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Cigarette tax hike tabbed for education

NOV. 5 BALLOT INITIATIVE

By Taylor Beck/For The Richmond News 

This November Missourians will vote on whether to approve a cigarette tax hike. The initiative, Proposition B, would put on an additional 73 cents per pack on cigarettes, increasing the total tax to 90 cents per pack. Missouri currently has the lowest tobacco tax in the nation at 17 cents a pack.

The tax on loose tobacco used in roll-your-own cigarettes would be 25 percent and 15 percent for other tobacco products.

If approved, Prop B would bring in an estimated $283 million to $423 million a year according to an estimate from the state auditor. The proceeds would be divided between K-12 education, higher education and tobacco prevention and education programs.

Ron Leone, executive director of the Missouri Petroleum Marketers and Convenience Store Association, said Prop B’s 760 percent increase would be devastating

“It will hurt Missouri consumers, it will force small businesses to close, it will cause people to lose their jobs, and it will generate less tax revenue for local and state coffers that are already stretched thin because of the great recession,” Leon said.

In 2002 and 2006 voters had the choice to raise the cigarette tax, but both ballot measures failed.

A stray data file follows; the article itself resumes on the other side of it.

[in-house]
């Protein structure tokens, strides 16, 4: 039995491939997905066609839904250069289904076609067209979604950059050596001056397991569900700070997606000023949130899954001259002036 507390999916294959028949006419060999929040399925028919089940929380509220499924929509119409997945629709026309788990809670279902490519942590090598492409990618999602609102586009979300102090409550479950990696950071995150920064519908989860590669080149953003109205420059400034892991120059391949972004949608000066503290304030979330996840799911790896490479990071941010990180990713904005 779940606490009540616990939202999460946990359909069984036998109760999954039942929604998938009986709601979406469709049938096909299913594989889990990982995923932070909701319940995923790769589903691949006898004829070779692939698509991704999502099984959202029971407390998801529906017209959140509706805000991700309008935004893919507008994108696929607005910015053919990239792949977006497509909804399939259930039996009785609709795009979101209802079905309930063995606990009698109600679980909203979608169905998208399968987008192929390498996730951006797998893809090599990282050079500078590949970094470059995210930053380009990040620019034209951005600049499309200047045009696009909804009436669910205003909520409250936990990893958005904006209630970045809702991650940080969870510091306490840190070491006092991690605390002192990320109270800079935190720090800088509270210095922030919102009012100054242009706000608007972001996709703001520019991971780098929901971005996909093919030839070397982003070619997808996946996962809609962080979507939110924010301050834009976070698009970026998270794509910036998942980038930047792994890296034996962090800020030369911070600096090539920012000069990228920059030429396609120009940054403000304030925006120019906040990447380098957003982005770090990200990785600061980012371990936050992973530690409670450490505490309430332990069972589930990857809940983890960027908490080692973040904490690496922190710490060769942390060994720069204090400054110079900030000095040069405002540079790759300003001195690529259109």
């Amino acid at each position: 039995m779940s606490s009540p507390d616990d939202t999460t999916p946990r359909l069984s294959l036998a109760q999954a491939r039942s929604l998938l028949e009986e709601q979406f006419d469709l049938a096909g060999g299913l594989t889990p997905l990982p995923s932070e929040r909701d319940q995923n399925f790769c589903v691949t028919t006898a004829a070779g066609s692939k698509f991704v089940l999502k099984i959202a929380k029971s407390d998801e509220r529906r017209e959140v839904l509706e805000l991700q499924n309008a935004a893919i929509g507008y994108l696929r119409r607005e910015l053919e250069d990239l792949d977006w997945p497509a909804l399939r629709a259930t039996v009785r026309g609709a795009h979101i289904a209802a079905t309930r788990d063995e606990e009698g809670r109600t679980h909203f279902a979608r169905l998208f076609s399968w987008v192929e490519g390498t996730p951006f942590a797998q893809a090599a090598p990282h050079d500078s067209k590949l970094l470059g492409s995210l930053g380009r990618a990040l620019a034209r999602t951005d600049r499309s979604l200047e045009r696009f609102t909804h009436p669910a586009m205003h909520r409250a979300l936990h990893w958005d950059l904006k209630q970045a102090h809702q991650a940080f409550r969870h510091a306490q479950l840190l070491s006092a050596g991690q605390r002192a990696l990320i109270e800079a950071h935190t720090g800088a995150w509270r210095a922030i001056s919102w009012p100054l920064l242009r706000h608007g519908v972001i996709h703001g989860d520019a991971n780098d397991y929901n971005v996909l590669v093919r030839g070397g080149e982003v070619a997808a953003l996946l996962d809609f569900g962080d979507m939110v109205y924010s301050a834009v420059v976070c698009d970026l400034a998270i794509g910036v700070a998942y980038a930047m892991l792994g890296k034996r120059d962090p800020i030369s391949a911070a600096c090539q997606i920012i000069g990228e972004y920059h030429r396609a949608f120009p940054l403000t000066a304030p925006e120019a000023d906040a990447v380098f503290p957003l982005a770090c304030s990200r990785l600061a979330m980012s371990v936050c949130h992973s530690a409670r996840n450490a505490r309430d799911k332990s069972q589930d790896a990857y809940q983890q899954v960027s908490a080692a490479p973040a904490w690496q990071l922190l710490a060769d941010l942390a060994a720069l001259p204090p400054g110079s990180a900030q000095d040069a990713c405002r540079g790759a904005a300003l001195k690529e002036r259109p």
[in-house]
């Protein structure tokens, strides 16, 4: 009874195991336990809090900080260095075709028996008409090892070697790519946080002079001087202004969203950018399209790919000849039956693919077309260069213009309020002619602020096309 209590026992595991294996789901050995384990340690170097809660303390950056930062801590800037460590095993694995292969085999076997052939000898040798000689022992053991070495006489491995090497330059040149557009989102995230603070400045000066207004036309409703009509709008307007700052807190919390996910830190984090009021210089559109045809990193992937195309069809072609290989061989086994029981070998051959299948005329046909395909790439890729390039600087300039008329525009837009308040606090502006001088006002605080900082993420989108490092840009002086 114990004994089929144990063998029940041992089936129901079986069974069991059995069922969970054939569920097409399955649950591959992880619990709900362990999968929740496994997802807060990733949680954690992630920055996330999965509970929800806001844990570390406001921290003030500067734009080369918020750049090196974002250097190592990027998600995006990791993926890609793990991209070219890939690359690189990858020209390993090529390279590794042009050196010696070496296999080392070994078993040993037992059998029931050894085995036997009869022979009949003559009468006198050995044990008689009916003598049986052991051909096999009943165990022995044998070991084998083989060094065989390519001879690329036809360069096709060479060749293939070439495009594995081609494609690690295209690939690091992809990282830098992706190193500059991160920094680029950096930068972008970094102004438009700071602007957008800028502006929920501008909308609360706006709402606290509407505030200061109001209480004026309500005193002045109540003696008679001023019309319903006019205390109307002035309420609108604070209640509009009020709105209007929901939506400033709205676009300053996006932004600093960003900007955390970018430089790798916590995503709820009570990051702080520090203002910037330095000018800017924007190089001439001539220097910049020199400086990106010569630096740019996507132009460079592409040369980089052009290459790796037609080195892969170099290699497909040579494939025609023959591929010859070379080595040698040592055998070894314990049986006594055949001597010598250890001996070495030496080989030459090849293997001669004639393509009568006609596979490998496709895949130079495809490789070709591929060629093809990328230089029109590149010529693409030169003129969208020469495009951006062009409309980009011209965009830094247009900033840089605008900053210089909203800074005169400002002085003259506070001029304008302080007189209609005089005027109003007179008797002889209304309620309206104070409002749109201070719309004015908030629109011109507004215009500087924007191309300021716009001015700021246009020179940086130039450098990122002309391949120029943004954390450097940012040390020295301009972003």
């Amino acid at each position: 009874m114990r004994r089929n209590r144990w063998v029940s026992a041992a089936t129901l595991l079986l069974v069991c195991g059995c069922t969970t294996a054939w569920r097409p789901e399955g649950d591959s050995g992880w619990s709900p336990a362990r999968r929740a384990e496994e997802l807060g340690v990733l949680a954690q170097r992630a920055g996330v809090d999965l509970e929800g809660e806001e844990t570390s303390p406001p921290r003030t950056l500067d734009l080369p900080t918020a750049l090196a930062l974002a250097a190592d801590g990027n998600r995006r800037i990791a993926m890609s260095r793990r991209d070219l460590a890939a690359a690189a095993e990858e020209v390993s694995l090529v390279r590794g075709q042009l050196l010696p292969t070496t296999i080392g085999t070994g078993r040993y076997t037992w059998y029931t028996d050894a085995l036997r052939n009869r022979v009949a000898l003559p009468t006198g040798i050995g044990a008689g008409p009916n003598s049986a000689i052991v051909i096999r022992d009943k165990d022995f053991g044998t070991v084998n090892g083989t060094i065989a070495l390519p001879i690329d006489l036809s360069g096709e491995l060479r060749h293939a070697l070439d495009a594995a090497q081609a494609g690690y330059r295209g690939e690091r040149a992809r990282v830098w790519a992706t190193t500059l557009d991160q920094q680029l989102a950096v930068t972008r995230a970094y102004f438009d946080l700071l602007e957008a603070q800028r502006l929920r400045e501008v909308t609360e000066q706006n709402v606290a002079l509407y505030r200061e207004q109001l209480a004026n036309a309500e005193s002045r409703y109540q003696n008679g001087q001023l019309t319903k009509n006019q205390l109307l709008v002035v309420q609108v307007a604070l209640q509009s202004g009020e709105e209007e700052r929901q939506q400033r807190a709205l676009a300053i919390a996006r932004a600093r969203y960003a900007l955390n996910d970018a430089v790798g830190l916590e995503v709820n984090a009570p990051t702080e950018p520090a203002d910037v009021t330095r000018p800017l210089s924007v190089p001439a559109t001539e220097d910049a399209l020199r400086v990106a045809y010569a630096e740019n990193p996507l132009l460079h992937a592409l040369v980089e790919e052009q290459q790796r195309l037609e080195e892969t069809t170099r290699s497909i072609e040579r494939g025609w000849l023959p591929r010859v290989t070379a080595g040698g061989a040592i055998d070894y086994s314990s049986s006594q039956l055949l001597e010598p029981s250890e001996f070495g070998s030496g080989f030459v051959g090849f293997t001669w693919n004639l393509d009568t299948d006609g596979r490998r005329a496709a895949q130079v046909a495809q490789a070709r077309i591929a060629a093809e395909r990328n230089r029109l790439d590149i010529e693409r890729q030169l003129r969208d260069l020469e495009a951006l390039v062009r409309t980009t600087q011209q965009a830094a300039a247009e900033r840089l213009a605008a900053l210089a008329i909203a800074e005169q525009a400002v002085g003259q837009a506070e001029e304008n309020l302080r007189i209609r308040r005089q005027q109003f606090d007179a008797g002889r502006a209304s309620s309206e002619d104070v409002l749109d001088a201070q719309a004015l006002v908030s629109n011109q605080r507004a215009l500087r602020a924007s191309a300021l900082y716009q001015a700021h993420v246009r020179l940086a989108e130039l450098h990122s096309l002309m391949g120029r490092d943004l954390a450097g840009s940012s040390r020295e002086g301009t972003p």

This November Missourians will vote on whether to approve a cigarette tax hike. The initiative, Proposition B, would put on an additional 73 cents per pack on cigarettes, increasing the total tax to 90 cents per pack. Missouri currently has the lowest tobacco tax in the nation at 17 cents a pack.

The tax on loose tobacco used in roll-your-own cigarettes would be 25 percent and 15 percent for other tobacco products.

If approved, Prop B would bring in an estimated $283 million to $423 million a year according to an estimate from the state auditor. The proceeds would be divided between K-12 education, higher education and tobacco prevention and education programs.

Ron Leone, executive director of the Missouri Petroleum Marketers and Convenience Store Association, said Prop B’s 760 percent increase would be devastating

“It will hurt Missouri consumers, it will force small businesses to close, it will cause people to lose their jobs, and it will generate less tax revenue for local and state coffers that are already stretched thin because of the great recession,” Leon said.

In 2002 and 2006 voters had the choice to raise the cigarette tax, but both ballot measures failed.

Click here for our E-edition and read the rest of the story.

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